As it is, the federal government doesn’t have a good argument for interjecting itself into the education market. As economist Antony Davies points out: either college education is a valuable investment, or it isn’t. If it is, there is no point in the government subsidizing it, as it already increases the earning potential of graduates who can afford student loans. If it’s not valuable, then the government shouldn’t subsidize it, because in doing so it just wastes our resources on something with little value.
Some degrees are more valuable, in terms of earning potential, than others, but the government cannot know which degrees will be more valuable in the future economy (some might not even exist yet). People will make mistakes, either as participants in a free market or as central-planning bureaucrats. The difference is how each group responds to mistakes. Market prices generate signals of profit and loss, which are not observable when the government intervenes. In other words, individuals making their own choices about how to do education will have greater dispersed knowledge through the price system and have a built-in incentive to correct errors and avoid loss. The government does not respond to correct errors because it does not incur losses as it is funded coercively through taxes, whether it does something beneficial or harmful.
What else could we do?
If highly-subsidized loans and free tuition are not the answer, then what can be done to make college more accessible to those who are prepared and would benefit from it?
The first thing would be to eliminate subsidies and wait for market corrections to bring the prices down. Ideally, this would be done in stages, but it is increasingly likely that we are looking at the eventuality of the inflated student loan bubble bursting in much the same way as the 2008 mortgage collapse.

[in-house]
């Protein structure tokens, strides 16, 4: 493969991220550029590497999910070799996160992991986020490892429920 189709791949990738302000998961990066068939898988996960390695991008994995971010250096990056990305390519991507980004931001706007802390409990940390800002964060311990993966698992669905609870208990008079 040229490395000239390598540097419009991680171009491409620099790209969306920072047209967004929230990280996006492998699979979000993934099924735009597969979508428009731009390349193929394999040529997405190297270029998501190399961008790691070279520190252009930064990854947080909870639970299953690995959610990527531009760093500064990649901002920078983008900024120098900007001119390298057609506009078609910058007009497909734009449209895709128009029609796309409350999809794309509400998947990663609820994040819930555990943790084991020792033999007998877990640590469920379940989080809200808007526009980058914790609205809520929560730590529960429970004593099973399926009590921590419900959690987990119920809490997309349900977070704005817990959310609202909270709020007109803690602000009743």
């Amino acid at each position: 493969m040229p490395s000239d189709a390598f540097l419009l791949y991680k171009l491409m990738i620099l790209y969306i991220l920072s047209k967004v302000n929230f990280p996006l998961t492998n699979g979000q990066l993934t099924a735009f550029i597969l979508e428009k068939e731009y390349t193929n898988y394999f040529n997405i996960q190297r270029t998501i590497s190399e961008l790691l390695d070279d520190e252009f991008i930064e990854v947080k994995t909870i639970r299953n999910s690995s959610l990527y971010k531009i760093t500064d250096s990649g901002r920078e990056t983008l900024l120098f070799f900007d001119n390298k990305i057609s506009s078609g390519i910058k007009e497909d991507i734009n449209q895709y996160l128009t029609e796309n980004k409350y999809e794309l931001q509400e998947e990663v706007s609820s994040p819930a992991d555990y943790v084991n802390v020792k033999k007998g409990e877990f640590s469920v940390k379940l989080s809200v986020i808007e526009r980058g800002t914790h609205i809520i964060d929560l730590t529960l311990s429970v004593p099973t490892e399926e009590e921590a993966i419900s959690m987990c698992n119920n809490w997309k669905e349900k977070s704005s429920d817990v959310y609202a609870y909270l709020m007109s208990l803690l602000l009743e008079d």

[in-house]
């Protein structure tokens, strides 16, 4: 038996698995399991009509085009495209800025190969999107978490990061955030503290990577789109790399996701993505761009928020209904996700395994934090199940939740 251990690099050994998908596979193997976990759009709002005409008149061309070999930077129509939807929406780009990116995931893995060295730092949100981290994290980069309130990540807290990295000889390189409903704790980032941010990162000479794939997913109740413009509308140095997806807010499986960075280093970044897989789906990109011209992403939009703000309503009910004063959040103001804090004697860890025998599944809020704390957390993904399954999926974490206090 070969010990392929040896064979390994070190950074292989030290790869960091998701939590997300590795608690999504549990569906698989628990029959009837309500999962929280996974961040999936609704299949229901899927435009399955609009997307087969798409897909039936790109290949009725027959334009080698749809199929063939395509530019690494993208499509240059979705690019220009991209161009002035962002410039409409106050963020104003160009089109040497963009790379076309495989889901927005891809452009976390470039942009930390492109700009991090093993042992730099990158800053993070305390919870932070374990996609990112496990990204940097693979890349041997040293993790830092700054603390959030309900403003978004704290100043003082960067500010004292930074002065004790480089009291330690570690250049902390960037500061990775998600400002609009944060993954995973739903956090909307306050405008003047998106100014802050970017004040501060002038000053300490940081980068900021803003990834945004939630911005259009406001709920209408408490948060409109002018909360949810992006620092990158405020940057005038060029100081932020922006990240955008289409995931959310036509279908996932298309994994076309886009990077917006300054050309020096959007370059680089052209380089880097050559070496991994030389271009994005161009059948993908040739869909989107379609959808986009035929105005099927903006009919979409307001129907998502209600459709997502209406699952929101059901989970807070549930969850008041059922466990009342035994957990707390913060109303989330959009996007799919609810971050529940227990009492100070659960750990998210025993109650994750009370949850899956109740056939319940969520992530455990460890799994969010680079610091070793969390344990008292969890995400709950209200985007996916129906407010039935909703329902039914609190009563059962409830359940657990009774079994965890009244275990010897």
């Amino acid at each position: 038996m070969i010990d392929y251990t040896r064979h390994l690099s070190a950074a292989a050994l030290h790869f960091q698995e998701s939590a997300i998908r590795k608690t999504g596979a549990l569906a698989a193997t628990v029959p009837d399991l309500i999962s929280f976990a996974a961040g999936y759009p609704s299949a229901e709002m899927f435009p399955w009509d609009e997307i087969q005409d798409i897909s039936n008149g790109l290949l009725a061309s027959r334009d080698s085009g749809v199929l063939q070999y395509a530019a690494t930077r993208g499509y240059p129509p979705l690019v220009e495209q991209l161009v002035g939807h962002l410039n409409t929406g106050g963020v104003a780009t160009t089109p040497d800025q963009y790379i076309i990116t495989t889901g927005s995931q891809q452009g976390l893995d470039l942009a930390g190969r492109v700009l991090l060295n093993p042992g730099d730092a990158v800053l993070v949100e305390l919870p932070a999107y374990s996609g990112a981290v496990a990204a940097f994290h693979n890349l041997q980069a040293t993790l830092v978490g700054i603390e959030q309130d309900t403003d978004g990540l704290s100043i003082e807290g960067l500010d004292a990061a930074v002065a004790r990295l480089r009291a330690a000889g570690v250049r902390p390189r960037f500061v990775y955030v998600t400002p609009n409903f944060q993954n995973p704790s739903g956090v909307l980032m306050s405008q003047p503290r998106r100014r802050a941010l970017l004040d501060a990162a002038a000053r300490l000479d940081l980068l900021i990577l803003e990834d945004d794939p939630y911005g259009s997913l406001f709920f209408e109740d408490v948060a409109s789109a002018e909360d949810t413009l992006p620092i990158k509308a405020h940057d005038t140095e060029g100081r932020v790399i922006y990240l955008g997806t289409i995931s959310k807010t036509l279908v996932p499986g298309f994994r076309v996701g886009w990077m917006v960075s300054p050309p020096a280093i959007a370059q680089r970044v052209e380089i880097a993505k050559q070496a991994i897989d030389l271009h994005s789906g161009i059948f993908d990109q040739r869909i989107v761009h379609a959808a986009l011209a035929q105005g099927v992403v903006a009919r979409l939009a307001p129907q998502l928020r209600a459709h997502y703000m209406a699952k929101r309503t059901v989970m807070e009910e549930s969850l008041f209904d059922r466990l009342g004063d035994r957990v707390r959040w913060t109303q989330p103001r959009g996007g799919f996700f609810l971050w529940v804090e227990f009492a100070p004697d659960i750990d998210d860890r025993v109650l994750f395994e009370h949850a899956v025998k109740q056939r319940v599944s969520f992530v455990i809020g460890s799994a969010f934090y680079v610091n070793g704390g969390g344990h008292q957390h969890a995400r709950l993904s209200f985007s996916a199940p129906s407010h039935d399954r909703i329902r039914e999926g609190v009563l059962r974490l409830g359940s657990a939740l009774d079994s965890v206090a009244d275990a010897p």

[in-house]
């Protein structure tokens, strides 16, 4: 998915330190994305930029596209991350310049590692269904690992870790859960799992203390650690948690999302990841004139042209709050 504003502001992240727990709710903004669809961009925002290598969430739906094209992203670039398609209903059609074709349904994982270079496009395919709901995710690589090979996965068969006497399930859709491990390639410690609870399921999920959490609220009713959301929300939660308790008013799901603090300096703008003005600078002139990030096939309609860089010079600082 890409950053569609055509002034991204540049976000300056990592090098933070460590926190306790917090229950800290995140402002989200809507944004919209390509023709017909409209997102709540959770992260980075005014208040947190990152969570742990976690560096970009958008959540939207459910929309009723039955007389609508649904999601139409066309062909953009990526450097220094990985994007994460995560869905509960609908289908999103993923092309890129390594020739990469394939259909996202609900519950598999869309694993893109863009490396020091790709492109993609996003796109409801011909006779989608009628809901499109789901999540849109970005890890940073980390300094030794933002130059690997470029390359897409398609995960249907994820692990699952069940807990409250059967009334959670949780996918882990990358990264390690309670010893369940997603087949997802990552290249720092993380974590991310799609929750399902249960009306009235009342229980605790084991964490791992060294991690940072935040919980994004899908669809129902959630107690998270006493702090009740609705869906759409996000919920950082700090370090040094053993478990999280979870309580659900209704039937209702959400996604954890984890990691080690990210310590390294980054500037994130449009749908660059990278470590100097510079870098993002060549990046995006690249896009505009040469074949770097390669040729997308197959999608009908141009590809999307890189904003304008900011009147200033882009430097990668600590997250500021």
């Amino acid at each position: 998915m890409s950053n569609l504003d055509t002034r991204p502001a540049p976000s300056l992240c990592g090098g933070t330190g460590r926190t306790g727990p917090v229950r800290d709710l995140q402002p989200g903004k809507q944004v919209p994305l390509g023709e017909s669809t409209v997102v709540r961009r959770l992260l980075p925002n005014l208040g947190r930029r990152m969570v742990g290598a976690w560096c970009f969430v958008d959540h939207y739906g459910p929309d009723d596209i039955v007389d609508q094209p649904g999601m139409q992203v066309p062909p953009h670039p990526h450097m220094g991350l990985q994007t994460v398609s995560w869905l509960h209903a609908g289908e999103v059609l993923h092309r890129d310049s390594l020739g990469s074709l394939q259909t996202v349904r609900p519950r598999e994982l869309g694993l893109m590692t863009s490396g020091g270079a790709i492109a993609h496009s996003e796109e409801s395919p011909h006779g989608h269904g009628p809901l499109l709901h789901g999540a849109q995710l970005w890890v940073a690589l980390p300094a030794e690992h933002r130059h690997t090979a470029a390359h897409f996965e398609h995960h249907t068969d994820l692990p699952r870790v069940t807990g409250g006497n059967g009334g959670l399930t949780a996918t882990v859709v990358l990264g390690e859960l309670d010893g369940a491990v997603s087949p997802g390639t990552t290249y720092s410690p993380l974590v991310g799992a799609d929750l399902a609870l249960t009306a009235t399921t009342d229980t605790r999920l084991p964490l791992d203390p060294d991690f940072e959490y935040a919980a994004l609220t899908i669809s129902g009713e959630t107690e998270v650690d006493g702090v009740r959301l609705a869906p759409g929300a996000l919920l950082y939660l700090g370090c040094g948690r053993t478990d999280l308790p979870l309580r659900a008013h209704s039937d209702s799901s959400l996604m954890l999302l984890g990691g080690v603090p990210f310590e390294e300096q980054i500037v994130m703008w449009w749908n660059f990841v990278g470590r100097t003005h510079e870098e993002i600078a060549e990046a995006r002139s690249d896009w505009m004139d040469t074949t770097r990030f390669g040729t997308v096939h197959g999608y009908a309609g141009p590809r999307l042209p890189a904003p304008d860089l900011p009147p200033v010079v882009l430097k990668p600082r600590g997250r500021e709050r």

Beyond that, some modest proposals include adjusting the current paradigm of higher ed. to better cater to non-traditional students by offering flexibility in scheduling as well as options of online classes. This would allow more students to balance their course load with work and family obligations.
Another recent development is awarding credit for demonstration of competency as opposed to logging requisite hours of class time. This is a more time-efficient model of education that also addressed the concern that students are not developing essential skills from lectures. A similar proposal would be to give credit for prior workplace learning in relation to a degree.
What is desperately needed, especially for low-income students, is financial literacy. Knowledge of budgeting, costs of college, expected earning of various professions, loans, interest rates and debt, and financial planning and saving is essential for making college and career decisions. I believe that the lack of financial education in public high schools is perhaps the greatest disservice to our young people and that increasing financial literacy would go a long way to making college realistically accessible to more people and to solving the massive household debt crisis we’re in. Saying that we’ll just get the government to pay for things is not a realistic solution.
Watch Professor Antony Davies explain the role of the federal government in creating the current student loan bubble.
Watch a classic video of Milton Friedman debating with college students about whether or not higher education should be subsidized.
Here you can read Veronique de Rugy’s take about the effect subsidized loans have on tuition prices.